Hidden Creatives: Sean Kerr
Hidden Creatives is a portrait exhibition which explores the creative diversity in the Blackhorse Lane Creative Enterprise Zone (CEZ) (Link to CEZ page). For this project photographer, Andy Donohoe was tasked with exploring the different corners of the district to find creatives which demonstrated the broad mix of practices and technical backgrounds. The images have been printed in large format and have been exhibited throughout the CEZ in public places.
Sean Kerr: Artist, maker, producer, carpenter and set builder. Use google maps to find where the portrait is located
I studied Fine Art at UWE Bristol and after graduating became the art curator for Secret Garden Party a music and arts festival based in Cambridge. Here I made a lot of links in the live event industry and started building stages at Glastonbury, Boomtown and internationally at some festivals in Australia and France. The festival world for me became a big family that I would essentially live with for 6 months of the year. In between live event work I was maintaining my own practice and also making large-scale art works for artists. Sometimes I’m on the tools and in a harness on ropes installing large pieces of set and at other times I'm making bespoke DJ units to very specific precise measurements, it's definitely varied.
I absolutely think Blackhorse Lane has the potential to grow as creative destination. I think there is young energy in the area and lots of people willing to collaborate and experiment. One thing that might threaten or make it harder to thrive is if physical space becomes too expensive or simply developed into residential.
Where I work is extremely important, the staff at Yonder make it a second home for me. There’s a smile in the morning when I arrive, a joke when they hand over my many items of post and a wave goodbye on my way out. The people I share my workshop with are amazing and full of knowledge, willing to help when a delivery arrives or let me borrow screws when I have run out. It is a community and working freelance can sometimes be quite isolating.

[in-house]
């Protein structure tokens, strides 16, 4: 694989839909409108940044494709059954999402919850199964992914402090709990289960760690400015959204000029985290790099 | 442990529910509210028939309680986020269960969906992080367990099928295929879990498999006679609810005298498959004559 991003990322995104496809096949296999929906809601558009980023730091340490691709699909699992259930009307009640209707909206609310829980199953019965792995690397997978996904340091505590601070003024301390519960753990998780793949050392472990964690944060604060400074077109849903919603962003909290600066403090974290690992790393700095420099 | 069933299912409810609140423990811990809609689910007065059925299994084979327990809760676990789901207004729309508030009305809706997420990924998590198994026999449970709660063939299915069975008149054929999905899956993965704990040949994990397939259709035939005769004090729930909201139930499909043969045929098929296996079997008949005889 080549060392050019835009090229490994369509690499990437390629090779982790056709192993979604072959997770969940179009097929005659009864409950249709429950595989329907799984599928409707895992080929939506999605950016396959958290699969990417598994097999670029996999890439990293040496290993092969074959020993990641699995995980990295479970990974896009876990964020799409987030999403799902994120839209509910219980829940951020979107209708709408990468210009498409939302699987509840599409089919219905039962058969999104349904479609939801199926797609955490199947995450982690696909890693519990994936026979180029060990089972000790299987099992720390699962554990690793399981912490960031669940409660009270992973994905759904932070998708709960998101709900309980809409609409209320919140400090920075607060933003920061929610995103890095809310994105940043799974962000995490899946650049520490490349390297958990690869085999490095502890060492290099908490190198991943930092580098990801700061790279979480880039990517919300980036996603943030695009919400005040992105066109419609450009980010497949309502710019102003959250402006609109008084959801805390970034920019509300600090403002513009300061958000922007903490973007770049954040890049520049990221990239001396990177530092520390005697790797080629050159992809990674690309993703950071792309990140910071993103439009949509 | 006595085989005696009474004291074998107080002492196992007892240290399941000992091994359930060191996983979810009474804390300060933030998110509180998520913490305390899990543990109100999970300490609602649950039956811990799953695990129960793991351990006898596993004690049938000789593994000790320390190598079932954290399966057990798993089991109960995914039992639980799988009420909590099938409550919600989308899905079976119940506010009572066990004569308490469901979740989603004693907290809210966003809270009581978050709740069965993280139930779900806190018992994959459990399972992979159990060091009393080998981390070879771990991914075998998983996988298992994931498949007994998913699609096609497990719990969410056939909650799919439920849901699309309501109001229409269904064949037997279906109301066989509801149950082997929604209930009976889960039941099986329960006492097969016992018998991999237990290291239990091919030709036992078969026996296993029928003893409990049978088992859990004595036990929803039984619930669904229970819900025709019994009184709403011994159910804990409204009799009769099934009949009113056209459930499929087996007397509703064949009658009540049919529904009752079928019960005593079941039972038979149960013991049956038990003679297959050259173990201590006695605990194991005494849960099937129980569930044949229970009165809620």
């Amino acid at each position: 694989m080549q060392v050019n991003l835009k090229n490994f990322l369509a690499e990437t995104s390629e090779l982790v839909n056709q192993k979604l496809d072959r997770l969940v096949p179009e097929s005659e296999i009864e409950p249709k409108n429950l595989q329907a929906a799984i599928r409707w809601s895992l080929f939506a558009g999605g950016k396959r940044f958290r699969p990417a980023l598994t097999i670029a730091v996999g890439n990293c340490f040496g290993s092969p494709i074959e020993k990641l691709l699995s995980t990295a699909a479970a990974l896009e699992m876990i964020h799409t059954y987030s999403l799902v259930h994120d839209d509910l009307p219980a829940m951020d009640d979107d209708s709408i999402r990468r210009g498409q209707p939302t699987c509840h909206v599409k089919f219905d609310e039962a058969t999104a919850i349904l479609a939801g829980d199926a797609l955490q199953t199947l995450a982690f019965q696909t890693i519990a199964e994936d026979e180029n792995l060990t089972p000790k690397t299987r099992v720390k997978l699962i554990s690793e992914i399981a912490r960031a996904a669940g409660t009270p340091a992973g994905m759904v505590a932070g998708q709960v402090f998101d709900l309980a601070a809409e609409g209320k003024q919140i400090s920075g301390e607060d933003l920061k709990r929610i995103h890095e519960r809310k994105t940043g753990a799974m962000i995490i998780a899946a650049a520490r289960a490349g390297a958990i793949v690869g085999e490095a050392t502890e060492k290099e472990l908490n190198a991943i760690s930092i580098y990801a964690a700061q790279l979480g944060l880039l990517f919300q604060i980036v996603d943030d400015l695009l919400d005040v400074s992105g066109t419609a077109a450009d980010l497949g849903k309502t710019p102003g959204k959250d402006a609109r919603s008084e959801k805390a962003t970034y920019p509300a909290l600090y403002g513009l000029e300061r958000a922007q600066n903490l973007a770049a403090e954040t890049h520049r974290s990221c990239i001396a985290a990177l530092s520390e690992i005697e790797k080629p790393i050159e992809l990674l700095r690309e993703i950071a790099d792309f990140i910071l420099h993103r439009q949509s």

The creative industries absolutely 100% need protecting. With the current government in power, it feels like creatives are at the bottom of the list, any funding that was easily available is harder to now obtain or no longer exists and the arts are simply not a priority. When we have a government that has plans to cut 50% funding to arts subjects at university level and a situation where there has been a 43 per cent fall in local authority arts funding from 2007 to 2018 creativity needs protecting. Artist studios, workshops, dance spaces, practice rooms, music studios, night clubs, museums, libraries and culture in general is under threat from developers. Large affordable spaces that help nourish creatives and nurture talent are being knocked down and replaced by flats and not affordable ones at that. Creative spaces need to be accessible to local communities and not an elitist environments, we need to continue and strive to become more educated on the wider issues surrounding the situation culture is in this country and fight to protect it for the benefit of everyone.